In one of George Orwell's essays, he recalls this schoolboy incident:
THE other day I had occasion to write something about the teaching of history in private schools, and the following scene, which was only rather loosely connected with what I was writing, floated into my memory. It was less than fifteen years ago that I witnessed it.
‘Causes of the French Revolution.’
‘Please, sir, the French Revolution was due to three causes, the teachings of Voltaire and Rousseau, the oppression of the nobles by the people and —’
At this moment a faint chill, like the first premonitory symptom of an illness, falls upon Jones. Is it possible that he has gone wrong somewhere? The master’s face is inscrutable. Swiftly Jones casts his mind back to the unappetizing little book, with the gritty brown cover, a page of which is memorized daily. He could have sworn he had the whole thing right. But at this moment Jones discovers for the first time the deceptiveness of visual memory. The whole page is clear in his mind, the shape of every paragraph accurately recorded, but the trouble is that there is no saying which way round the words go. He had made sure it was the oppression of the nobles by the people; but then it might have been the oppression of the people by the nobles. It is a toss-up. Desperately he takes his decision—better to stick to his first version. He gabbles on:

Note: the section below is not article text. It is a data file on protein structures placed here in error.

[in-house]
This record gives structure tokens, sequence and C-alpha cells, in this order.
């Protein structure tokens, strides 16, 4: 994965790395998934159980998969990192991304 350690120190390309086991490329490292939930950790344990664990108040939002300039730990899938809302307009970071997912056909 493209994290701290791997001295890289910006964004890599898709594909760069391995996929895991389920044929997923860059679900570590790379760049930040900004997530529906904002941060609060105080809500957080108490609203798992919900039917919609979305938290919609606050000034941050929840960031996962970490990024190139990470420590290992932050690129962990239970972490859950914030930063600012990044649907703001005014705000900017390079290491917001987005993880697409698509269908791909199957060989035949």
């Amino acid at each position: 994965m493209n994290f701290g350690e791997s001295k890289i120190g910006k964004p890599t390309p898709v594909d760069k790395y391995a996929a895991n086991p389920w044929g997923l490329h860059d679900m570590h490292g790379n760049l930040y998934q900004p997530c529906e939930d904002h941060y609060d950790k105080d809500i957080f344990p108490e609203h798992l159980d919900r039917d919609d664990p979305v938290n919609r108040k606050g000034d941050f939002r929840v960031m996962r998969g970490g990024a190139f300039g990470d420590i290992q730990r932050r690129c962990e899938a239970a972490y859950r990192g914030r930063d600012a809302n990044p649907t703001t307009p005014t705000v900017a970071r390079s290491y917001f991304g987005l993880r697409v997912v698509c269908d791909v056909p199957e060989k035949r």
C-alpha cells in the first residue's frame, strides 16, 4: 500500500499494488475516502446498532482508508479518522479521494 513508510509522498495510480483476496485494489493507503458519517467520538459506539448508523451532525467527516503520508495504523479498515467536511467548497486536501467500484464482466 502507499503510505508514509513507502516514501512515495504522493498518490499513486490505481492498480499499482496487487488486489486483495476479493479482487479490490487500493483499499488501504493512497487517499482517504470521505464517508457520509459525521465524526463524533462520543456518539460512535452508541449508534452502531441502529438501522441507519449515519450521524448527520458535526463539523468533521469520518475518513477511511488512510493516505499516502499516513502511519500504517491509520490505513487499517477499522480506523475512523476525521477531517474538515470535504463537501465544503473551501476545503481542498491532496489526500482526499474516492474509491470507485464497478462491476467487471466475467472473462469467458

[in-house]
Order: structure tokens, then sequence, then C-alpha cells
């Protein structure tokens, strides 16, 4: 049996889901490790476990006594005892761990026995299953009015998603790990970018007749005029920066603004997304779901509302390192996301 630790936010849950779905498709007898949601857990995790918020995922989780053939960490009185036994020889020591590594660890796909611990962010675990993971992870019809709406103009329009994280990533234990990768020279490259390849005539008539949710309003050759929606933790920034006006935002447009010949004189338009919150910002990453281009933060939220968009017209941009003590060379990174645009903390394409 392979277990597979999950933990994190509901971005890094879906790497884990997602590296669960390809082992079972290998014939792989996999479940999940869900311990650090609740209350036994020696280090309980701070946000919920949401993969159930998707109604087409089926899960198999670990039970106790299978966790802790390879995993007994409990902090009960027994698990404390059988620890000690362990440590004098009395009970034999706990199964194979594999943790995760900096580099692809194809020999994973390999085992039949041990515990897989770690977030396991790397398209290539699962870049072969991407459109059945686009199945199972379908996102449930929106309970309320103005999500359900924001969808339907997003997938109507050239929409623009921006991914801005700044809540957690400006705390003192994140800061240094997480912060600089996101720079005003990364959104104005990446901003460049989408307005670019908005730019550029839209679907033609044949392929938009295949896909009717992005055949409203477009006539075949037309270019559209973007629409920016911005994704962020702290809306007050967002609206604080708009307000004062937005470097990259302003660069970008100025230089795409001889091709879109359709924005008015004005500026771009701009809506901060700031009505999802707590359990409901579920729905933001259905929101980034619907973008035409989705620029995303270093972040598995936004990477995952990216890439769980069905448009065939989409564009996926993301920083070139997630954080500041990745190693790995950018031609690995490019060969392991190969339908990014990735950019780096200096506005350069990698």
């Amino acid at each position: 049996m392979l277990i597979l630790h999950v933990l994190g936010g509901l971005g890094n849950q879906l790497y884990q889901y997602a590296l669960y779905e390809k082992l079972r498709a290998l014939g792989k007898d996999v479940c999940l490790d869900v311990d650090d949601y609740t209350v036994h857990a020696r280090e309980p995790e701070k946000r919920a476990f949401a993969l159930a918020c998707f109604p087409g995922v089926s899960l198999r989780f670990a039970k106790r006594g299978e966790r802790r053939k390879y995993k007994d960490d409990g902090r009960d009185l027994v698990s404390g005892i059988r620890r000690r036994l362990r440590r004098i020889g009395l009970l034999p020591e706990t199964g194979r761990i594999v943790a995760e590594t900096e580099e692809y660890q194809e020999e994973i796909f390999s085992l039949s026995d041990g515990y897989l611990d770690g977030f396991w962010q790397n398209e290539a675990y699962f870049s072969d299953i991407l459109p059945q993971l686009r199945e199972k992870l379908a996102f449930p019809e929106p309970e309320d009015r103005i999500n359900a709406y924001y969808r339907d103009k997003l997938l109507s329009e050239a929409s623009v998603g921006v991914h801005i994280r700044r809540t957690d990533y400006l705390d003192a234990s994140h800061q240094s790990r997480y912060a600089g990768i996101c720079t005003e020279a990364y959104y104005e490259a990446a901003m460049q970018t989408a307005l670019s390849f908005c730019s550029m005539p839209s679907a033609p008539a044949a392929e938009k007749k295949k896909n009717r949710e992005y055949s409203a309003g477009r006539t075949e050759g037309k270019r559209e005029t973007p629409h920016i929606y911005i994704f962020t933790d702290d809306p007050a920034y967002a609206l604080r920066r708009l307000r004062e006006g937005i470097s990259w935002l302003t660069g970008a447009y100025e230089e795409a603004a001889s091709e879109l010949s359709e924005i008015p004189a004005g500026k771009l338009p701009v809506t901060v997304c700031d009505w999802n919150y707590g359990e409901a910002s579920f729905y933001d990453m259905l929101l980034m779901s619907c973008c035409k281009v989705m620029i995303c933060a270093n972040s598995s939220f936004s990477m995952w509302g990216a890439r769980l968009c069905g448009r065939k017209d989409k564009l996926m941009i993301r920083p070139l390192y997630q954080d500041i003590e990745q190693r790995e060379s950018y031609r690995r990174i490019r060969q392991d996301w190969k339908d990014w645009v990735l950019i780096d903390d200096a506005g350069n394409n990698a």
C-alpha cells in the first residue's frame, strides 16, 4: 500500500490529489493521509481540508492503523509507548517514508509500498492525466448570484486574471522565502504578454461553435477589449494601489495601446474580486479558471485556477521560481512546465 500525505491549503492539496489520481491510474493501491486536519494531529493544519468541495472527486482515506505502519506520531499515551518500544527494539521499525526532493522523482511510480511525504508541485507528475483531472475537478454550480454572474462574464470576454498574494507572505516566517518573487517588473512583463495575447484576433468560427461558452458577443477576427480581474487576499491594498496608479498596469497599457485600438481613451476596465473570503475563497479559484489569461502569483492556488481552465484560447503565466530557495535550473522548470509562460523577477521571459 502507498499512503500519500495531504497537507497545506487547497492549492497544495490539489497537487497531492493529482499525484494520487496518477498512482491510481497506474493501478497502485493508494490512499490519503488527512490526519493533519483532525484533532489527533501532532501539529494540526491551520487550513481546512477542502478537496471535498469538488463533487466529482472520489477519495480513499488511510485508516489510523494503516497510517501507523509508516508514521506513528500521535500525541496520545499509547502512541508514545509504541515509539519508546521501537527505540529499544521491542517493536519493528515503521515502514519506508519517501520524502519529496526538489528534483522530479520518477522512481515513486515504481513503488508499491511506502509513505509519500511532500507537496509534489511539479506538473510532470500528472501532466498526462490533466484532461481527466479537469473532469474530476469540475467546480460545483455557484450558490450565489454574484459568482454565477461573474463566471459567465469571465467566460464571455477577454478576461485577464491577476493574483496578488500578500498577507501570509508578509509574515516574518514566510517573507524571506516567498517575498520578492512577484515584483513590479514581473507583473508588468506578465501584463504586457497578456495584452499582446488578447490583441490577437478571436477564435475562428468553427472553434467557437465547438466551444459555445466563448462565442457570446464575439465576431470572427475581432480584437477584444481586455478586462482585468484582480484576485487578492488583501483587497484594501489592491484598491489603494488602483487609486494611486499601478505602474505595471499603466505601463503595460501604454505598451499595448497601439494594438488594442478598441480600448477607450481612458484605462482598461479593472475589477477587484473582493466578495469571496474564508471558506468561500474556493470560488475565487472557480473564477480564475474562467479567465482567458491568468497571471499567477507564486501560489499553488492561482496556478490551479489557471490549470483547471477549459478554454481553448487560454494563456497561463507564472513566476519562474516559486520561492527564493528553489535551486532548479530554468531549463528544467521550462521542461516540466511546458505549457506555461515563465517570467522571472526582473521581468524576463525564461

‘The oppression of the nobles by the people and —’
Is that kind of thing still going on, I wonder?
I thought of that story when I read that SecDef nominee Chuck Hagel has accused India of financing terrorism against Pakistan.
You have to believe he meant it the other way around. But Hagel too is sticking to his first version.